Meet Vincent Roy, the Frenchman behind furniture brand Wood’n Design

India’s most sought-after furniture maker happens to be French! Meet Vincent Roy, who made Puducherry his home about a decade ago, and has since been crafting timeless mid-century pieces using traditional Indian woodworking techniques.

Picture a glass-topped wooden table with a jagged inlay of dark and light wood originally sourced from scraps. Or colourful plastic cane is seamlessly woven into the upholstery of a sofa. All is possible when the creator is Puducherry-based furniture designer Vincent Roy (35).

Since its inception in 2013, his brand Wooden Design has evolved into one of India’s most sought-after places for well-crafted wooden pieces. Its USP? Reclaimed wood. Roy mainly uses reclaimed Burma teak sourced from old Colonial bungalows and Chettinad mansions, dating as far back as the 19th century. Back then, houses in south India used teak rafters as roof supports, especially for Madras brick roofs. This timber is not only well strengthened, but also well-seasoned, making the furniture not just strong, but sustainable as well.

Besides Burma teak, Roy also uses other reclaimed wood like Indian laurel, hardwickia and jackwood as well as new imported timber such as oak, ash and walnut. The new wood is mostly used for Vastu-inclined clients who prefer unused wood. Roy’s repertoire ranges from chairs and loungers to tables, cabinets, beds and even lamps. He also routinely creates custom pieces for top architects and designers in the country, besides catering to a simultaneous demand to furnish cafes, boutiques and consulates. Roy’s forte is mid-century furniture, and he explains, “This style is light and minimal, and goes equally well in old houses as well as modern apartments.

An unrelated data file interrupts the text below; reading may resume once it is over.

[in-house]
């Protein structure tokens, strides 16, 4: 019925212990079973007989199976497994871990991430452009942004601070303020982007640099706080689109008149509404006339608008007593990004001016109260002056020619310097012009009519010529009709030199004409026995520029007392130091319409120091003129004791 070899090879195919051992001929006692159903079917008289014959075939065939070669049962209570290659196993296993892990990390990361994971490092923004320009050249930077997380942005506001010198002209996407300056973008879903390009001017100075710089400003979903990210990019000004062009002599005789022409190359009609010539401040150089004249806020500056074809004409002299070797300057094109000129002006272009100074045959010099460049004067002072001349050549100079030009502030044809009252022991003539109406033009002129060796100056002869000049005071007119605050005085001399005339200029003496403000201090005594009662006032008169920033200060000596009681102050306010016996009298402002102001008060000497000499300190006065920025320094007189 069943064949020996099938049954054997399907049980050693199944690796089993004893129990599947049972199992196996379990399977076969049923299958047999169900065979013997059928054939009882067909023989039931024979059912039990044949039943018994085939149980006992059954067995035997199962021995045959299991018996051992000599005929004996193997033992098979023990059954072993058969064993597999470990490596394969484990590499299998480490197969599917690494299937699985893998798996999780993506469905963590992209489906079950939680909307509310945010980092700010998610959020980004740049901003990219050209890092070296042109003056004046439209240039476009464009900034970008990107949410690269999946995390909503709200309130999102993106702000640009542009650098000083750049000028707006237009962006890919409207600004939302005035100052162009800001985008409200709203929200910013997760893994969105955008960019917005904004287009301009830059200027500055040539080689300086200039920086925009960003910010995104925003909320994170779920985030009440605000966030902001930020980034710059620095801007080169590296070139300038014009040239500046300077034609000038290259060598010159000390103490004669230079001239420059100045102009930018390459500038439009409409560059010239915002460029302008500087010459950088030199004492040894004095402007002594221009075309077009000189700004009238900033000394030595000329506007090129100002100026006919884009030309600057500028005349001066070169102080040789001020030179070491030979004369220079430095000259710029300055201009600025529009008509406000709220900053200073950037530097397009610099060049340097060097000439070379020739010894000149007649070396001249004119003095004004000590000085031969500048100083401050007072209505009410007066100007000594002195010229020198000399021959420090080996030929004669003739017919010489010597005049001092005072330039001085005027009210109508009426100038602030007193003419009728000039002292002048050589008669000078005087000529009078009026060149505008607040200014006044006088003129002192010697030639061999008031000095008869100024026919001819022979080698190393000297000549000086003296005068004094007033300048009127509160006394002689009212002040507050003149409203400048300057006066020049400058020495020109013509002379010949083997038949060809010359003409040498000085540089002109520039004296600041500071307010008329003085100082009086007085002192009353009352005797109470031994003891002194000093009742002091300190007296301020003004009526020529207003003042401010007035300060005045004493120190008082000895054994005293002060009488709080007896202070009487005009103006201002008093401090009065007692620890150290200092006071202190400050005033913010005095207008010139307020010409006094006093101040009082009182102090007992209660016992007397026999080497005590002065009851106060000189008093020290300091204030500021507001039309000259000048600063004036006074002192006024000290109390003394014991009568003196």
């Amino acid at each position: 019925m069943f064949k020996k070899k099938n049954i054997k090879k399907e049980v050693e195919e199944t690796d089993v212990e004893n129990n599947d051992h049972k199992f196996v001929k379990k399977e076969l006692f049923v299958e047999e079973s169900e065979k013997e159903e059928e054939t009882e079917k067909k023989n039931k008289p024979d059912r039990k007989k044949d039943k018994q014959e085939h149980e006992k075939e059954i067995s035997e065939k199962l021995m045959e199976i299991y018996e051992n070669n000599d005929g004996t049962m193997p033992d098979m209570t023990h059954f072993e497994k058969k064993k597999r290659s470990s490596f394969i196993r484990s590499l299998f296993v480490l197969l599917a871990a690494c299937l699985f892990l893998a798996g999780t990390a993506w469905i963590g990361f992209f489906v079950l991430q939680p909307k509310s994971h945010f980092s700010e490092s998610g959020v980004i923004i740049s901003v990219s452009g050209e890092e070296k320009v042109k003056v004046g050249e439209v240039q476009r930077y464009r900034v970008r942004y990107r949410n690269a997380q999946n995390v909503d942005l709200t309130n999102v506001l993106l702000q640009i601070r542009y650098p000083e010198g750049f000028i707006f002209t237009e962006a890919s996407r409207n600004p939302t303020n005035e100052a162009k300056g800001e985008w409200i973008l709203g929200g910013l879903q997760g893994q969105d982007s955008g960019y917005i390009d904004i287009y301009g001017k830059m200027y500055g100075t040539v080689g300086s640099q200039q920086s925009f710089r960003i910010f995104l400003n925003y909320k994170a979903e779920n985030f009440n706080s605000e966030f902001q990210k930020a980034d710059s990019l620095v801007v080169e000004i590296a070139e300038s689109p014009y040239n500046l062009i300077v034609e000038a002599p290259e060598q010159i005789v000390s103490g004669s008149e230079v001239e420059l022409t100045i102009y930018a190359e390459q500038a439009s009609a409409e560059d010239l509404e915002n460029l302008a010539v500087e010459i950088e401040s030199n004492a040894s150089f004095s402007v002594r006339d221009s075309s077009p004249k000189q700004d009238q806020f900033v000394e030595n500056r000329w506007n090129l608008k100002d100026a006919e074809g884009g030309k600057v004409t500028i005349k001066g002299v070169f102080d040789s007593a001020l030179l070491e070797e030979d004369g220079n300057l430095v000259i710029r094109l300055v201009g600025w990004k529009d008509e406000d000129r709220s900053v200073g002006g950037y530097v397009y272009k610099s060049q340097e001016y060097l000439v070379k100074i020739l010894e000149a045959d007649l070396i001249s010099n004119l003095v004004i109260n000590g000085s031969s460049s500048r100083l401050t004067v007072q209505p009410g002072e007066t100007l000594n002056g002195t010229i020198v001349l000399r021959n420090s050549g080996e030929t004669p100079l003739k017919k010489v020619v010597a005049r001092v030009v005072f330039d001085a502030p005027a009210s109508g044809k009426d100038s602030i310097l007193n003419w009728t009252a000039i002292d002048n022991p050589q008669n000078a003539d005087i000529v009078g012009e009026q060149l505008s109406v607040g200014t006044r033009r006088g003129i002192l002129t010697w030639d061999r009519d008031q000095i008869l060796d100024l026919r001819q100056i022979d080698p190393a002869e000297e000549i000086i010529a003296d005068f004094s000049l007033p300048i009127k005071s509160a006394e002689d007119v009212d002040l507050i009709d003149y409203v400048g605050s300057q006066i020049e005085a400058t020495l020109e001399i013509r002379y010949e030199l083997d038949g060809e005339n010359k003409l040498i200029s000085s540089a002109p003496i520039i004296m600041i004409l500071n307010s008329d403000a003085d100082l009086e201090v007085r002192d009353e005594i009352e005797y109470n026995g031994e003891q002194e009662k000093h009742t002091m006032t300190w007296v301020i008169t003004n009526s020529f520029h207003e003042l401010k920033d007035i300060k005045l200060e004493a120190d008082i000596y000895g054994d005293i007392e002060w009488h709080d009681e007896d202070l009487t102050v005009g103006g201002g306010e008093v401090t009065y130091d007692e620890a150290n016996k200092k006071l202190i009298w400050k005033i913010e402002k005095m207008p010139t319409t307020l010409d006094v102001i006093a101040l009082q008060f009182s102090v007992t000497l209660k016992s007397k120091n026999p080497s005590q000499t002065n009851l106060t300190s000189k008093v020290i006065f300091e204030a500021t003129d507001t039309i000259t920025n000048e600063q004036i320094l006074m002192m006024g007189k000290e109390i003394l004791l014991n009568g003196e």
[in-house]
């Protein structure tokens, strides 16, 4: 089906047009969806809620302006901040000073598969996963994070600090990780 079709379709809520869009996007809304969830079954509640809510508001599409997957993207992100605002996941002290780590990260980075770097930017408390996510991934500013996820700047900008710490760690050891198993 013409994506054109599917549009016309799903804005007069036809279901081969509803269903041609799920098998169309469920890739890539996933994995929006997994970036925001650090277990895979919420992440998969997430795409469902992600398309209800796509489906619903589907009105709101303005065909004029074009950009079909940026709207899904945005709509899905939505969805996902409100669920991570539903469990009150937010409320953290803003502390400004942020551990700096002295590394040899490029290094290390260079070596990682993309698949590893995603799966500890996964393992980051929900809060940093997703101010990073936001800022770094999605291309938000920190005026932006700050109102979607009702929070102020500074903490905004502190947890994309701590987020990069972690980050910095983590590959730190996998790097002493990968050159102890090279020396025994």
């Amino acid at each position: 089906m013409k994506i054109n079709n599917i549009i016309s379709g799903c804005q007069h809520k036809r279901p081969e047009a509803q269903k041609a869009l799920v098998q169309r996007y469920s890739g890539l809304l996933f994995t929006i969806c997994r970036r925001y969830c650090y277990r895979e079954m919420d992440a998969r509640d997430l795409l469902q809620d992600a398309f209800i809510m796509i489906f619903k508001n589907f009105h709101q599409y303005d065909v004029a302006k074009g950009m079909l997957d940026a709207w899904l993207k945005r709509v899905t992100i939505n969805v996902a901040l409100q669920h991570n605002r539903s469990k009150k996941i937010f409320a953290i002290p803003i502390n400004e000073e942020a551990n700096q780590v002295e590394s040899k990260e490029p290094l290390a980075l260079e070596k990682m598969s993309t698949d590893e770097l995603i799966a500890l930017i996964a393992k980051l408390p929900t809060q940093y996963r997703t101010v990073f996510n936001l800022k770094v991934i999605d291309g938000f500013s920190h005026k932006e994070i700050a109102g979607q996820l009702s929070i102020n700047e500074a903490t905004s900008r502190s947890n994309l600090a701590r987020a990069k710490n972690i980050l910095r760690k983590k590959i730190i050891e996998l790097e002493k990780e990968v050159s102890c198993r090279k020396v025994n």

The style enjoys huge popularity all over the world because it’s warm, cosy, minimal and timeless.” Now, this furniture could have been crafted anywhere, so why India? And why Puducherry? Always passionate about antiques, graphics and design details, Roy recalls that at age 20, he took up an apprenticeship at a furniture workshop in Paris.

A year later, he met French carpenter Patrick Lafourcade, who was then settled in Puducherry. Keen to learn chair-making from the master, Roy came here in 2008 to complete his apprenticeship. Once that was complete, he moved to Australia, but soon realised that India, and specifically Puducherry, was where his heart was.

“Puducherry was once a French colony and I learned about this name during my childhood. Just the name of a city ending with ‘cherry’, which means ‘my love’(chérie) in French, is already charming enough to make you want to visit the place, is it not?” he asks, adding, “Plus, it has very unique characteristics— we are surrounded by sea, forest, village and a city, all within close proximity.”

Added to that was the diversity he found here––the eclectic community of locals and Tamilians as well as the Aurovillians and Ashramites who came from all over India and across the world. Mostly everyone understands English, so it is easier to communicate as well, he says. “The best part though is the high standard of craftsmanship.I really appreciate how local artisans continue to keep their skills alive and pass them on to their families,” he says.

In future, the cabinet-maker wants to work more with pure lines to leave space for texture.” I want the customers to experience, touch and feel our products. I also want to continue making sustainable and durable design,” he concludes. (Wood’n Design products are retailed online at and can also be purchased from their workshop in Puducherry)

Source: The New Indian Express